I guess that depends on what you mean ‘work’. Does developmentally sensitive care lead to more responsive, humane, and less disturbing care, improving the environment for our preterm infants, I think the answer is clearly yes.
If you mean does NIDCAP improve commonly used objective outcome measures in preterm infants, the answer has to be ‘not proven’. Arne Ohlsson (who is supposed to be retired but you wouldn’t guess it) and Sue Jacobs have just published a systematic review. They found no good evidence of benefit for short term medical complications of prematurity, nor for long term neuro-developmental outcomes. The babies may go home a few days earlier (about 0.5 weeks), But apart from that there is little evidence of benefit.
A few provisos, NIDCAP is a basketful of interventions, some of which may be beneficial and others not so much. There are other models of developmentally sensitive and appropriate care which may be more effective, or less, and also need to be well tested. Don’t throw away all your developmental care interventions, lets try testing them (like cycled lighting for example) and find things that work best.
There is indeed some evidence that cycled lighting might be preferable to persistent darkness, even for the very preterm infant who ‘should’ still be in a low light environment. (See here and here and here). It may also be that some noise, especially the human voice, is better than being very quiet, some very preliminary data from Terrie Inder, presented at PAS suggests that maybe being too quiet isn’t good.
I think the time has come for objective evaluation of the different parts of ‘developmental care’ to ascertain those that are essential, and those that may be useless of harmful.
One thing that has always intrigued me is that Dr H Als, who invented the form of developmentally sensitive care that we call NIDCAP, based on a theory of neurodevelopment that she made up called the ‘synactive theory’, always finds in her studies that all of the outcomes are better with NIDCAP, even in tiny underpowered studies. The latest included only 13 infants in the NIDCAP group, (with 17 controls) and supposedly found that brain structure and brain function were better on all of the measures that were performed. Now I don’t know about you, but the phrase ‘to good to be true’ springs to mind.
According to the manuscript this was a study registered as NCT00914108; but that study, which was only registered in 2009, recruited patients between 1996 and 2002 according to the entry on clinicaltrials.gov.
In this current manuscript it is stated that the infants were recruited from 2005 to 2008. So it cannot be 00914108. That is just sloppy.
This appears to be the study registered as NCT00166660, a single center study of 30 preterm SGA infants, which would match the recruitment dates. But I am not sure, there are a few things that appear different, babies were supposed to be 28 to 33 weeks gestation at birth according to the registration record, but infants in this study were eligible if they were at least 26 4/7 according to the article (which is a weird cutoff), with a birth weight below the 5th %le.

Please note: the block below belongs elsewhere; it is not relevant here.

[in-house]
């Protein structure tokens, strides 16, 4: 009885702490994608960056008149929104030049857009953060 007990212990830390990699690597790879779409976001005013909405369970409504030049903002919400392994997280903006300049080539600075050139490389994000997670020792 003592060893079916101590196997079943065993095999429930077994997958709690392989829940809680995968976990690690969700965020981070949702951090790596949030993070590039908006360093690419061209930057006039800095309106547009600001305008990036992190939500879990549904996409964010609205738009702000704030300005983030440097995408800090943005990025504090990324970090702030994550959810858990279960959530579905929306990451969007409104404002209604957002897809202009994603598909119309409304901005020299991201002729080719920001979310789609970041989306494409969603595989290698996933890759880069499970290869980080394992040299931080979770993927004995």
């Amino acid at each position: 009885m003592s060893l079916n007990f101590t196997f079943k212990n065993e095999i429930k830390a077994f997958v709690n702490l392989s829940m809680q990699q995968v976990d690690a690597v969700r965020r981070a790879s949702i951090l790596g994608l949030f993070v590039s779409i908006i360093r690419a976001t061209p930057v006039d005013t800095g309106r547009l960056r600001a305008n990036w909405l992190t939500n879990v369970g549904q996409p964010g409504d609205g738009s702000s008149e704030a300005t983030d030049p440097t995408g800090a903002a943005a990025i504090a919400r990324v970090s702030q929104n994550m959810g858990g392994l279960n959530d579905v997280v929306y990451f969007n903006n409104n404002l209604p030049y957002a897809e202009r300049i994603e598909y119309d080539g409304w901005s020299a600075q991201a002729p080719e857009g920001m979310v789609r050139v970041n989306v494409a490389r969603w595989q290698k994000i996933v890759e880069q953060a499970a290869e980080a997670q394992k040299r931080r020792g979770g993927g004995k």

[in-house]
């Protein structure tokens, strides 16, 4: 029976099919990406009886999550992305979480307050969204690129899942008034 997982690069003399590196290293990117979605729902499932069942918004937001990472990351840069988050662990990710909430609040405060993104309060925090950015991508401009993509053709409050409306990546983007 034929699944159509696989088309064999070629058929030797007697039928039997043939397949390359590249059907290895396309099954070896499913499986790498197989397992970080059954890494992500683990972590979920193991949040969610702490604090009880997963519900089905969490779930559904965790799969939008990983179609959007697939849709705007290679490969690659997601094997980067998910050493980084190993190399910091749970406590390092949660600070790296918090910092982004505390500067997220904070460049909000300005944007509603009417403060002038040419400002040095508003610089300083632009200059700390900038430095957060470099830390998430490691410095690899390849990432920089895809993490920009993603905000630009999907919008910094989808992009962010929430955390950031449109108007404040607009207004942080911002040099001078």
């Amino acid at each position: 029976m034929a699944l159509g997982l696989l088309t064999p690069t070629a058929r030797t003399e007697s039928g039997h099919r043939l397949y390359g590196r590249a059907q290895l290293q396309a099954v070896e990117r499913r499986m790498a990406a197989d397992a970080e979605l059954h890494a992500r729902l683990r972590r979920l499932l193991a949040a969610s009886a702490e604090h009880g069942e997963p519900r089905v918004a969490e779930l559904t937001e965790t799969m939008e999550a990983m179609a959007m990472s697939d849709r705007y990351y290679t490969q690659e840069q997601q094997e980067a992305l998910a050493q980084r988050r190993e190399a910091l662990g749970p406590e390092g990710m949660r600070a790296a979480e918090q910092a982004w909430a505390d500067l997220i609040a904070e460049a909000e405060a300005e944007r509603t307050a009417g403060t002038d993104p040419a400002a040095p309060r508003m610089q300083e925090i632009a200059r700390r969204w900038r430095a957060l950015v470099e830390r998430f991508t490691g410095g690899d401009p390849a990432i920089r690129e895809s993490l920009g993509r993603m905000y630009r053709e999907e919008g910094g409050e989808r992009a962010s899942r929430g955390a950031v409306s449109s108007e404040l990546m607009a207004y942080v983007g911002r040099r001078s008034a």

From the publication it is impossible to figure out what was the primary outcome variable, from the registration record of 00166660 it appears that there were 3:
- Assessment of Preterm Infants’ Behavior (APIB) [ Time Frame: 2 weeks corrected age (2w CA)
- Quantified Electroencephalography (qEEG) [ Time Frame: 2 weeks Corrected Age (2w CA)
- Magnetic Resonance Imaging(MRI) [ Time Frame: 2 weeks Corrected Age (2w CA)
Clearly there was no power at all for 3 primary outcome variables, the 2nd and 3rd being so ill-defined that you could do a hundred analyses and only report those that you thought were significant. Indeed there were apparently 40 coherence factors analyzed for the EEG, 5 of which are reported as being ‘significant’.
The statistics section of the study calculates the power of the study using the 30 enrolled infants, which is different to doing an a prior power analysis and calculating how many you need.
Dr Ohlsson and Jacobs review has received a large number of letters to the editor, most of which state something like, ‘we know it works, so we don’t believe this review’, often stated very forcefully. Many of the letters point out the statistically significant results that have been found, such as a Bayley 2 at 9 months of age, which is marginally better in NIDCAP babies to controls, but ignore the fact that this review addresses outcomes that are similar to those examined in the majority of neonatal intervention studies. If NIDCAP cannot be shown to improve these outcomes is it worth the investment?
The authors of the review submit a long response which addresses all of the substantive issues, if you are interested I suggest you read their response rather than sending me a comment!
Being sensitive to the developmental needs and the sensorial sensitivity of preterm infants makes great sense, and many nurses have helped to make the NICU a more humane, less overstimulating and less intrusive place. My own daughter benefited from such sensitivities; but that is not the same as claiming that NIDCAP improves brain structure!